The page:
Matamoros Drug Violence Spurs Rise In Kidnapping
Battles between rival drug gangs are flaring in the northeastern Mexican city of Matamoros. Kidnapping is increasingly being used by the narco-traffickers as an income generator. One kidnapping victim tells NPR his story.
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Just across the Rio Grande from Brownsville, Texas, violence is flaring along the northeastern border of Mexico. Rival factions of the Gulf Cartel are battling for control of a valuable smuggling corridor. The local population is caught in the crossfire and has increasingly become a target. NPR's John Burnett reports now on one man's harrowing experience.
JOHN BURNETT, BYLINE: The portly 29-year-old Mexican-American used to buy and sell gold. He owned a jewelry store in Matamoros, not far from a friend's curio shop where he now sits. His name is Juan. He asked that we not use his last name, out of security concerns for himself and his family. He wears a thick gold chain and trendy red sneakers. The men who kidnapped him two years ago apparently knew his family was well off.
JUAN: One day I was just closing my store and three guys show up. They told me, get in the van. I was afraid of my life because I saw guns.
BURNETT: They put a sack over his head, drove for half an hour, stopped the van and ordered him out. He says he was led into a filthy, evil-smelling room with bloodstained walls and no toilet. Juan would spend the next seven days there. They fed him spoiled food and brutalized him daily.
JUAN: They started hitting me really bad on my body, my face, my head. Each of them got sticks, like a baseball stick. I actually start thinking that they feel pleasure when they hit me. They told me like, we know you guys got more money, your family's saying that they don't have enough money to pay for you, they don't care about you - they're going to let you die.
BURNETT: They did not let him die. His parents paid the kidnappers a half-million pesos - nearly $42,000 - for their son's life. On the eighth day, the men pulled the sack over his head and put him back in the van. They drove for about two hours. Juan lay on the van floor thinking he was about to be executed, while his captors laughed in the front seat and sang along to narcocorridos.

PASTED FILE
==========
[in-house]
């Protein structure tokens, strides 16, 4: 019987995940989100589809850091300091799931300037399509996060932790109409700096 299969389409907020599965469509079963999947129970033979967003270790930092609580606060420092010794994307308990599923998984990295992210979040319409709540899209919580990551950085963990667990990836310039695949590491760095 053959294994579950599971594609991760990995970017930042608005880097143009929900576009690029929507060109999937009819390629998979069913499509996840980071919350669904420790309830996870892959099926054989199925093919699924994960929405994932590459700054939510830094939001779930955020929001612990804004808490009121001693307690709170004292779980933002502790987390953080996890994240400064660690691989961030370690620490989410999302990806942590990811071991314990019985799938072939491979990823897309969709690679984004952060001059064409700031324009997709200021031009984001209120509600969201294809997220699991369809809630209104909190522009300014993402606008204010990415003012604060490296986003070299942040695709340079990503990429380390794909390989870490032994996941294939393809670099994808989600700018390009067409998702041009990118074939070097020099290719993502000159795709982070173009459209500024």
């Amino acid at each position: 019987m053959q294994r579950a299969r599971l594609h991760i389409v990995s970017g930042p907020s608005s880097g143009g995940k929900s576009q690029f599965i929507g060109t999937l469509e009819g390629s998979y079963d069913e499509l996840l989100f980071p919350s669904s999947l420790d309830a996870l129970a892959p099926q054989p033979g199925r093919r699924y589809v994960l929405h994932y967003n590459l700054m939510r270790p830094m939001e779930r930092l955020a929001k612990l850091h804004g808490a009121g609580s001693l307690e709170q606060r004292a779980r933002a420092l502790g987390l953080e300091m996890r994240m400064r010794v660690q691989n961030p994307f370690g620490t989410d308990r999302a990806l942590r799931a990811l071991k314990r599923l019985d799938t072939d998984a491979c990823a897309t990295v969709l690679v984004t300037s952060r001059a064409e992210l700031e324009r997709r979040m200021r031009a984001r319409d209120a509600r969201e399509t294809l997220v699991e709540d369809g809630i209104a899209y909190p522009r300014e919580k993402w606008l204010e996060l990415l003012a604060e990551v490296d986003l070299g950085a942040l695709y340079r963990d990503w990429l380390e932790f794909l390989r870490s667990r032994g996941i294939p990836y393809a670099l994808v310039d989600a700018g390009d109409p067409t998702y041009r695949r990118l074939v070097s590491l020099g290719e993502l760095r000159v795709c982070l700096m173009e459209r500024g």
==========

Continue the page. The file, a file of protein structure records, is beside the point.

JUAN: Then one of them just told me, OK, [expletive], you're done. They took me out of the van. I can see nothing. They hit me really, really bad. I pass out.
BURNETT: When Juan regained consciousness, he realized he was alive and his hands were untied. He'd been left in remote scrubland on the outskirts of Matamoros. He says he was in terrible shape. His nose was broken, his eyes were nearly swollen shut and his head was covered with contusions. He walked for hours until he finally heard highway traffic and spotted a farmhouse. The campesino saw him and called an ambulance.
JUAN: I woke up in a hospital. The first person that I saw was my mom and my dad. I just start crying.
BURNETT: It took Juan months to recover from his physical wounds. Today he still sees a therapist for mental anguish, more than two years later. Like many other Matamoros families that can afford to, his parents fled his hometown and moved across the river to Brownsville, Texas, where Juan has opened a new business that he prefers not to name. They knew the city had changed. Matamoros has been controlled by organized crime for decades, but the new narco bosses were different.
JUAN: In past years, you'd just see guys in white trucks - oh, that's the members of a cartel, but they don't mess with the people. What I see right now is that these guys are just looking for money. They're not doing their straight business that is the trafficking. They see that they can get money from the people. That's what I think, that they kidnap.
BURNETT: And it didn't used to be that way?
JUAN: No. Well, you'll never hear stories like mine.
BURNETT: The details of Juan's story could not be independently verified, but the fact of his kidnapping was confirmed by a fellow downtown merchant. And it's consistent with the rash of kidnappings that has plagued this region in recent years. Cartel members are preying on locals as alternative income. First, the killing and capture of major drug capos has led to the fragmentation of criminal syndicates in Tamaulipas State, as it has elsewhere in Mexico. A power struggle is underway within the Gulf Cartel between los ciclones in Matamoros and los metros in Reynosa, and no one is safe. Second, trafficking drugs is just harder these days. The U.S. side of the river is guarded by federal agents, state troopers and the National Guard, while Mexico has flooded Matamoros and Reynosa with military troops. Once again, the harder the Mexican government fights the cartels it seems the more misery it creates for the people. John Burnett, NPR News, Matamoros, Mexico.
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